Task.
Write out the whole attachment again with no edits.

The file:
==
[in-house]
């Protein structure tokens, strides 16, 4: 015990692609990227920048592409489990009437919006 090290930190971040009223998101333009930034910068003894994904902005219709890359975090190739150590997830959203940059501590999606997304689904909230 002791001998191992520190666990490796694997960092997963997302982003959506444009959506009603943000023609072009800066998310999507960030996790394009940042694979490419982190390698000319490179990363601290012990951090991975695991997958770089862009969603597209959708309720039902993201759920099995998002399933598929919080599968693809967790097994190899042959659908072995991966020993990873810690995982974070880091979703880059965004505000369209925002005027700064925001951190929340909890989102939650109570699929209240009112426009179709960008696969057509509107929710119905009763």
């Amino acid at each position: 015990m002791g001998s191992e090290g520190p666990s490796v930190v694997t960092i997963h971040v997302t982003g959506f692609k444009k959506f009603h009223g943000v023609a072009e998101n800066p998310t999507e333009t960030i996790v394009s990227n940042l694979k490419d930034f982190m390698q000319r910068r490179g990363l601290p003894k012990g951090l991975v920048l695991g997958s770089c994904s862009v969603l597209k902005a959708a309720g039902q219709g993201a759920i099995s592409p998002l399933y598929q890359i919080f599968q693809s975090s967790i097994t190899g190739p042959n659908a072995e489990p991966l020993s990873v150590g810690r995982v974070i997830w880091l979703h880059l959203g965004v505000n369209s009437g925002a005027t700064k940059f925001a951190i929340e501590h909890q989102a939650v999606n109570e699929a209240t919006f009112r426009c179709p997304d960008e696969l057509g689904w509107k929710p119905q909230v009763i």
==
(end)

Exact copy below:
[in-house]
């Protein structure tokens, strides 16, 4: 015990692609990227920048592409489990009437919006 090290930190971040009223998101333009930034910068003894994904902005219709890359975090190739150590997830959203940059501590999606997304689904909230 002791001998191992520190666990490796694997960092997963997302982003959506444009959506009603943000023609072009800066998310999507960030996790394009940042694979490419982190390698000319490179990363601290012990951090991975695991997958770089862009969603597209959708309720039902993201759920099995998002399933598929919080599968693809967790097994190899042959659908072995991966020993990873810690995982974070880091979703880059965004505000369209925002005027700064925001951190929340909890989102939650109570699929209240009112426009179709960008696969057509509107929710119905009763």
């Amino acid at each position: 015990m002791g001998s191992e090290g520190p666990s490796v930190v694997t960092i997963h971040v997302t982003g959506f692609k444009k959506f009603h009223g943000v023609a072009e998101n800066p998310t999507e333009t960030i996790v394009s990227n940042l694979k490419d930034f982190m390698q000319r910068r490179g990363l601290p003894k012990g951090l991975v920048l695991g997958s770089c994904s862009v969603l597209k902005a959708a309720g039902q219709g993201a759920i099995s592409p998002l399933y598929q890359i919080f599968q693809s975090s967790i097994t190899g190739p042959n659908a072995e489990p991966l020993s990873v150590g810690r995982v974070i997830w880091l979703h880059l959203g965004v505000n369209s009437g925002a005027t700064k940059f925001a951190i929340e501590h909890q989102a939650v999606n109570e699929a209240t919006f009112r426009c179709p997304d960008e696969l057509g689904w509107k929710p119905q909230v009763i």